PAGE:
Martial Arts Date Back More Than 4,000 Years

And We Want To Ensure It Endures The Digital Age, Too.


What’s It All About?

Discoveries of murals in tomb 15 at Beni Hasan depict what look to be early wrestling techniques. In the 18th century BCE the Babylonian Gilgamesh epic includes reference to the major hand-held weapons. More recently that this in the 8th Century BCE the first Olympic games featured wrestling and Boxing. In the century 477 the Shaolin Monastery was formed, which led to Kung Fu.

From as early as human civilisations can recall, we have fought. Survival – sport, leisure or necessity – from the early gladiators through to Shaolin Monks and Ninjas, martial arts has been in existence for thousands of years and has shaped generations upon generations of people.

If like a greater majority of the UK public this is news to you, it’s nothing to be ashamed about. Through a combination of different pressures and circumstances the history of our arts are being diluted, lost and squabbled over. If we don’t act now future generations may never be able to explore the rich history that transcends wars, civilizations and millenias. It’s also possible much of the great work being done here in the UK and overseas to continue the development of martial arts won’t be properly documented or understood by future generations too, and their good causes lost to time.

Perhaps just as concerningly, in the 21st century and the digital age the number of accessible digital records to this end are all but non-existent. There’s next to no collaboration on journals and academic research, nor is there any credible record of UK martial arts instructors and black belts either.


What’s The Plan?

As a leading organisation we’re hoping to stand the test of time, and so far we’re on track to do so. Our legacy is already fast emerging and we’re continuing to influence thousands of martial artists on a day to day basis.

We’re keen to;

  1. Preserve the historical importance of martial arts since earliest records began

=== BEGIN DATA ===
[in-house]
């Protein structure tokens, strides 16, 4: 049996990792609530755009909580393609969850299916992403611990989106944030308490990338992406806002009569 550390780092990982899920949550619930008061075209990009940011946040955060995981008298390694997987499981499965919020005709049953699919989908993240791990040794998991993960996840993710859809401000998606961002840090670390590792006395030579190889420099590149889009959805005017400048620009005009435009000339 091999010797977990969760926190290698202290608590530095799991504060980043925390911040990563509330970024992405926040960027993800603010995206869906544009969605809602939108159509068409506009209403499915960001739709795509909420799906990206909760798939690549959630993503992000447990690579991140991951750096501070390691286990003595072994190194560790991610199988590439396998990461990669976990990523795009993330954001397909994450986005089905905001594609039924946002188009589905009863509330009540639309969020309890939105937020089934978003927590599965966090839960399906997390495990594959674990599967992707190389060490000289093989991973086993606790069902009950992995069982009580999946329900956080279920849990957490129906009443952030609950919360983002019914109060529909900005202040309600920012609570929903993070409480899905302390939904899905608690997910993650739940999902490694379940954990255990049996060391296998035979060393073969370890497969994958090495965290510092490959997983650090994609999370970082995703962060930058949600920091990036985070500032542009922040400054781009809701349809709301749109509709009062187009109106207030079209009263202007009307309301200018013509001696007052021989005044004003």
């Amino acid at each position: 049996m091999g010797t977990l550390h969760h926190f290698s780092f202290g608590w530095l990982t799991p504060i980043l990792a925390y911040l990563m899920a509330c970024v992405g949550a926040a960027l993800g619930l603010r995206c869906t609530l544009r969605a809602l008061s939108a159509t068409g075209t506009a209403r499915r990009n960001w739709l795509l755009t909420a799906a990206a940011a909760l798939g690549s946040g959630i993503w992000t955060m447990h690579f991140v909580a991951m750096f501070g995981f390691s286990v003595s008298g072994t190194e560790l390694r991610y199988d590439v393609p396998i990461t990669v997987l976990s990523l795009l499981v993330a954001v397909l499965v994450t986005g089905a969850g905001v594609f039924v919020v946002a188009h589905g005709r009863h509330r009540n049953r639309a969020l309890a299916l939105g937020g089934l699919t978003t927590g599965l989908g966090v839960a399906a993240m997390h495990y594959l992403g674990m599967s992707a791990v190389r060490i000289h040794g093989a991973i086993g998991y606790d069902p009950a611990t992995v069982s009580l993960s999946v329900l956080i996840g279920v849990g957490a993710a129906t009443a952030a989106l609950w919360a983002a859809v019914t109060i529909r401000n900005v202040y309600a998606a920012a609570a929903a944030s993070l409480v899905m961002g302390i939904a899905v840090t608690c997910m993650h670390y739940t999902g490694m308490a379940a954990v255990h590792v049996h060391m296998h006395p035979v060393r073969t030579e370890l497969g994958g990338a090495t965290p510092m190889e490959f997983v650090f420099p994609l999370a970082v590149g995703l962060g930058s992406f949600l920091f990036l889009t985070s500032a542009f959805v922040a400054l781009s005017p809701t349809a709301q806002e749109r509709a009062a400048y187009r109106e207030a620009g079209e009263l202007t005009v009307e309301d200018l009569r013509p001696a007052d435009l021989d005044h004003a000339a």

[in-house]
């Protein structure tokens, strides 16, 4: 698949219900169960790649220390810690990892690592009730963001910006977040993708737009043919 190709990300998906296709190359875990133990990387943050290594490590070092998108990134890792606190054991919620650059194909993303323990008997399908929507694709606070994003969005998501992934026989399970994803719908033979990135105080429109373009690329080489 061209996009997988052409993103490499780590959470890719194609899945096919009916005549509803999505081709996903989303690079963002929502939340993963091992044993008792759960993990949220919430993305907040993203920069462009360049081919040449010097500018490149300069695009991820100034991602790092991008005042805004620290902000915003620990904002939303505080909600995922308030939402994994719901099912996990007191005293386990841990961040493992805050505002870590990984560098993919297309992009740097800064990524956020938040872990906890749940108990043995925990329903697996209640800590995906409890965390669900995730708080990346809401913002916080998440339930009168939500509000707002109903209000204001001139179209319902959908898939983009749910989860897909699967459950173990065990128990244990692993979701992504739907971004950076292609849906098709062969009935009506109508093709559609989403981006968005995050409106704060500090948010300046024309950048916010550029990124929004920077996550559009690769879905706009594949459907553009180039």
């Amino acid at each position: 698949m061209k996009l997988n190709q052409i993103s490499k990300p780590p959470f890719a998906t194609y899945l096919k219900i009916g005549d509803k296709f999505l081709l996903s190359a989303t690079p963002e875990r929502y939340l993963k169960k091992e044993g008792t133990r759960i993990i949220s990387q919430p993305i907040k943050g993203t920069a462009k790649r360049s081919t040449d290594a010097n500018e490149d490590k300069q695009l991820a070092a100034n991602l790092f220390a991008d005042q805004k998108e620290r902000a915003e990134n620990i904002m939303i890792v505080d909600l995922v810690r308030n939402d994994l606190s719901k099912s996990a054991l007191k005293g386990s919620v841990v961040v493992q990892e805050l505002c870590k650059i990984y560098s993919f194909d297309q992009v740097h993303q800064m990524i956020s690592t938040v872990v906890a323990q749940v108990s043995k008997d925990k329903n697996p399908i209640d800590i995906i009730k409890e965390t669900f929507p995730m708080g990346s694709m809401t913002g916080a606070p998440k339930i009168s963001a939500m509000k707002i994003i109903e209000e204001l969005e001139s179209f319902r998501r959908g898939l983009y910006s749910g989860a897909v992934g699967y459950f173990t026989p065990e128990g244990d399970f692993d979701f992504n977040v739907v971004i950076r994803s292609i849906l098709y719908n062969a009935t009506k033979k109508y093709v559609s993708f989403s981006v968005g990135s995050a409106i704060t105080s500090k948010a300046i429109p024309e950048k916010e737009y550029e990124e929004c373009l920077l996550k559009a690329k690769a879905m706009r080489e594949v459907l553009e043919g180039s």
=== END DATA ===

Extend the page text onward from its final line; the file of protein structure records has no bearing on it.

2. Continue to document the development and equally important progression of martial arts in the UK today
  3. To build a recognised database of black belt records and martial arts professionals to help better regulate the UK industry
  4. To research the impact martial arts has on people and communities, and research how it’s practiced at the moment


How Many People In The UK
Practice Martial Arts?

Good question, and just one of the many things nobody can really answer.

That might sound odd, given the amount of regulation, research and investment taking place in sports right now, but it’s sadly just one of many things nobody really knows about martial arts and participation in the UK.


There’s lots of reasons. To start with there are more than 180 different disciplines and styles, and with no singular regulatory body, nor 180 recognised governing bodies to monitor and record participation, we’re never really going to know.

Estimates range massively, but it’s perhaps reasonable to estimate around 1% of UK households practice martial arts or some form of combat. That generally points to a minimum of circa 180,000 people. To us this sort of guessing and estimating seems silly. We’re working hard to research participation and the impact of that participation in UK martial arts, to help build a better understanding of who gets involved, how it can help and the facts surrounding it.

Explore Our Research



How Can You Get Involved?


We’re building the infrastructure to handle these complex and important records, but we need your help conducting researching and creating records. You can get involved by joining our free online community if you’re a student, or by joining our association for free as an instructor.